You can designate a guardian for your children as part of your will. It’s best to list a single guardian and an alternate guardian in the event that the first guardian is unable or unwilling to serve. Some parents choose to appoint a married couple as guardians for their children. Although you have the right to appoint co-guardians, two guardians may disagree or even divorce. Therefore, if you choose to appoint two guardians you should list both guardians separately, so that they each have the ability to make legal decisions on your child’s behalf.
Selecting a guardian is a very personal decision. Parents often choose guardians with a parenting style similar to their own and who share the same moral beliefs. Your selected guardian may be an extended family member or a very close friend. There are no requirements that a guardian must be married or have children. In fact, you should consider a potential guardian’s existing family obligations and assess whether that person has the time and resources to care for your child. Some other factors you may consider when selecting a potential guardian include:
When in doubt, you should ask any prospective guardians how they would feel about raising your children in the event of your death. Their answers may make your decision easier.
If you have children from different relationships, you may want to appoint a separate guardian for each child. Specifically, a child from your first marriage may have no relationship with your current father-in-law, even though your other children and father-in-law share a strong bond. It’s important to take a child’s family ties and relationships into account when appointing a guardian. Even when children share the same parents, children with a large age gap may be best suited to different guardians. For example, you may want your mother to serve as guardian for your 15 year-old daughter because they share a strong bond. However, your aging mother may be ill-suited to serve as guardian for your infant. Your family’s unique circumstances will affect your decision about how many and which guardians you choose to serve in your case.
You can as well appoint a guardian to care for your children’s day-to-day needs and a separate person to manage your children’s financial estate. Choosing one person for both duties can make sense. But sometimes it’s actually a good idea to entrust a separate person to manage your children’s inheritance, particularly if you have a large financial estate. A second guardian can ensure that the children’s primary guardian is spending money prudently and can protect the children’s inheritance.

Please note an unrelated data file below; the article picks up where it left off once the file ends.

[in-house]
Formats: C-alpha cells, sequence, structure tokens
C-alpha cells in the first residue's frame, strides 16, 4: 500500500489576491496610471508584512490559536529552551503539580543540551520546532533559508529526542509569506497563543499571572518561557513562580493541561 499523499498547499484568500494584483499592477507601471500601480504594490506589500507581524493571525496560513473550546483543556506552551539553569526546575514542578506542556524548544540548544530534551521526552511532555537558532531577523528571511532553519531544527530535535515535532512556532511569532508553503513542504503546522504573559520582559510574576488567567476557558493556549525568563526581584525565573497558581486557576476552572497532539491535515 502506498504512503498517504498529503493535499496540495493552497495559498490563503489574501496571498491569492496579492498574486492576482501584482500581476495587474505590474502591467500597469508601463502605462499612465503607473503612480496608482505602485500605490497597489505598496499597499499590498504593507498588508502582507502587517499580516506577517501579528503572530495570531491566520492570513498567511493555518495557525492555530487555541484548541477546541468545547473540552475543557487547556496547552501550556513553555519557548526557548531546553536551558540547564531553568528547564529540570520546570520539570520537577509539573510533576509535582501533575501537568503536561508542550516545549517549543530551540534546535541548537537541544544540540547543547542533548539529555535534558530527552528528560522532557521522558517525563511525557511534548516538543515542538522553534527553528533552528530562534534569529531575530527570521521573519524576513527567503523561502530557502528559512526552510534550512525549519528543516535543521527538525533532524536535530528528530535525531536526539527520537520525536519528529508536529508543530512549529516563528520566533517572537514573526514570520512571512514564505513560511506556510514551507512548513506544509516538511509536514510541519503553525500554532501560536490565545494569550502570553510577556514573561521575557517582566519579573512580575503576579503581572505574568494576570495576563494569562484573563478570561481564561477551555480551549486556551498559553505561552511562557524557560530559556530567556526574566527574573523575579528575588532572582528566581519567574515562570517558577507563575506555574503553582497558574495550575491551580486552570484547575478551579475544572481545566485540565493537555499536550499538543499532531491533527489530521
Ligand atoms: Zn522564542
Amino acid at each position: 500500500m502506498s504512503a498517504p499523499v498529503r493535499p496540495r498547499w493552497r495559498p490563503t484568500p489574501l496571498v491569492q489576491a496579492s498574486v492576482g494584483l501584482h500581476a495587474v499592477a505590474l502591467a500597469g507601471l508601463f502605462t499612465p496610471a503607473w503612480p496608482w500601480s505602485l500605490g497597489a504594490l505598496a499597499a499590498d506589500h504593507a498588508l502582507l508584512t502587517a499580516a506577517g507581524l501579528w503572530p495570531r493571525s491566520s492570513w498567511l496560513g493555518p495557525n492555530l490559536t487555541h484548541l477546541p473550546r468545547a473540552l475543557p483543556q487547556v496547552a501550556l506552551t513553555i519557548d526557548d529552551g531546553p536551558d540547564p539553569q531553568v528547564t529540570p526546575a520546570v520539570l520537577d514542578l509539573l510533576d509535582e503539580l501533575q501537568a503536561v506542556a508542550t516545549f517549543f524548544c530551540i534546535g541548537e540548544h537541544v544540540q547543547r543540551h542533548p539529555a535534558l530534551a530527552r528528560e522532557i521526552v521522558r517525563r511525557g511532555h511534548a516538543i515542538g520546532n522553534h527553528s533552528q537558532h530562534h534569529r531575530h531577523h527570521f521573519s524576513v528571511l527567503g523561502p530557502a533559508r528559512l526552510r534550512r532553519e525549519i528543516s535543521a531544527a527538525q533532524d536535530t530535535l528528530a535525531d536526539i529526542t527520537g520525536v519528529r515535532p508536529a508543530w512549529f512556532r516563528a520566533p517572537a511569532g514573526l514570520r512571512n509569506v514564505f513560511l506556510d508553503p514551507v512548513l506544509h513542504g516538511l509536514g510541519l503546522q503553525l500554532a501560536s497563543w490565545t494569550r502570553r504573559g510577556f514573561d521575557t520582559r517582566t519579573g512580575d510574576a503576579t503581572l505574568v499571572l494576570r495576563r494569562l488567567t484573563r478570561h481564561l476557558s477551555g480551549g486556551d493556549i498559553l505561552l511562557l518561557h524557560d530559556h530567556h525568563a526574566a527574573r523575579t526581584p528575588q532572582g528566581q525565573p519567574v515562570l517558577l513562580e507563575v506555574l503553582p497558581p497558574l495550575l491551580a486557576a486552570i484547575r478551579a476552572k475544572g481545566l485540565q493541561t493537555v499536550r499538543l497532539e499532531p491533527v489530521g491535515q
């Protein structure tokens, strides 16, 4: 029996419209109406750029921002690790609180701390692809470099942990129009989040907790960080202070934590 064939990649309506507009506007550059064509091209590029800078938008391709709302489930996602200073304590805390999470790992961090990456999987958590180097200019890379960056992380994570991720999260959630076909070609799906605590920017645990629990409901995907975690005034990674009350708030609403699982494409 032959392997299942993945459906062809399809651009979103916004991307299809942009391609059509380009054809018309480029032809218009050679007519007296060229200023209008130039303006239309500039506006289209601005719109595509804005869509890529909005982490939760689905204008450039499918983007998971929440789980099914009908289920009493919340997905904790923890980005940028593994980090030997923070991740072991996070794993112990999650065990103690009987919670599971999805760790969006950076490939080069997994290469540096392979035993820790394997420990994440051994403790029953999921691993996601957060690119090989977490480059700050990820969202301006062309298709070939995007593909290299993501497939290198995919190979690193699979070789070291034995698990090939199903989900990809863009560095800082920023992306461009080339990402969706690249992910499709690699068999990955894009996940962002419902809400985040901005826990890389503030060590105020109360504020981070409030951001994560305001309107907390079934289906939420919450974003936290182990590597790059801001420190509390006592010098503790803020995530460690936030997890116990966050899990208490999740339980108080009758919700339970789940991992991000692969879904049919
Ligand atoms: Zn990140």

For example, you may have selected your best friend as guardian for your children because of her moral values, good humor, and outstanding parenting abilities. Yet, your best friend may be terrible with money. In that case, you could appoint a separate adult to serve as the trustee or custodian of your children’s estate to oversee finances and expenditures that your best friend makes on the children’s behalf. A guardian over the estate could also reign in reckless spending, if any, by the children’s primary guardian.
Although a parent’s rights to appoint a guardian are broad, a parent can’t appoint a guardian who interferes with the other parent’s right to custody. This issue comes up frequently in divorce cases. Upon your death, a judge will grant custody to the other parent, unless that parent’s rights have been terminated or the parent is deemed unfit.
Choosing the guardian for your child is an extremely personal decision, but there are some common factors that parents should consider when coming to this decision. Some things to think about include the following:
After choosing your guardian, although not legally required, it is highly recommended that you have a frank discussion with the person you would like to select as the guardian of your child to make sure he or she is willing and able to take on this esteemed role.
How to Establish Legal Guardianship in a Last Will
Establishing guardianship in a will can be achieved by including the information in the document, which then must be properly executed according to state law (signed, witnessed, etc.). You may also be interested in using guardianship forms, which provide a template for you to include this information in a last will, and you can also include a supplementary document explaining your rationale if you so choose. Note that if your child’s other parent is still alive, you should make sure he or she also names the same guardian in his or her last will and testament in the event of both of your deaths. Consider, as well, naming an alternate legal guardian should your first choice be unable to take on the responsibility for any reason. While it may not be a pleasant subject to think about, once you have included your choice for child guardianship in your last will, you will have greater peace of mind knowing that your children will be well taken care of in the event of your death. After all, providing for your children is your most important duty as a parent, and part of that is making sure they are in good hands no matter what happens.
Choosing a legal guardian isn’t easy, but it’s important and should be done as early as possible. No matter how young and healthy you are, accidents and unexpected illnesses can occur at any time.
When deciding who your child’s guardian should be, here are nine things to keep in mind.
Courts can opt to refuse guardianship of a child, even if a guardian is named in your will. Typically, the courts require the guardian to:
Many of these requirements have gray areas. Therefore, including a letter explaining how you chose your child’s guardian can be helpful (more on that later).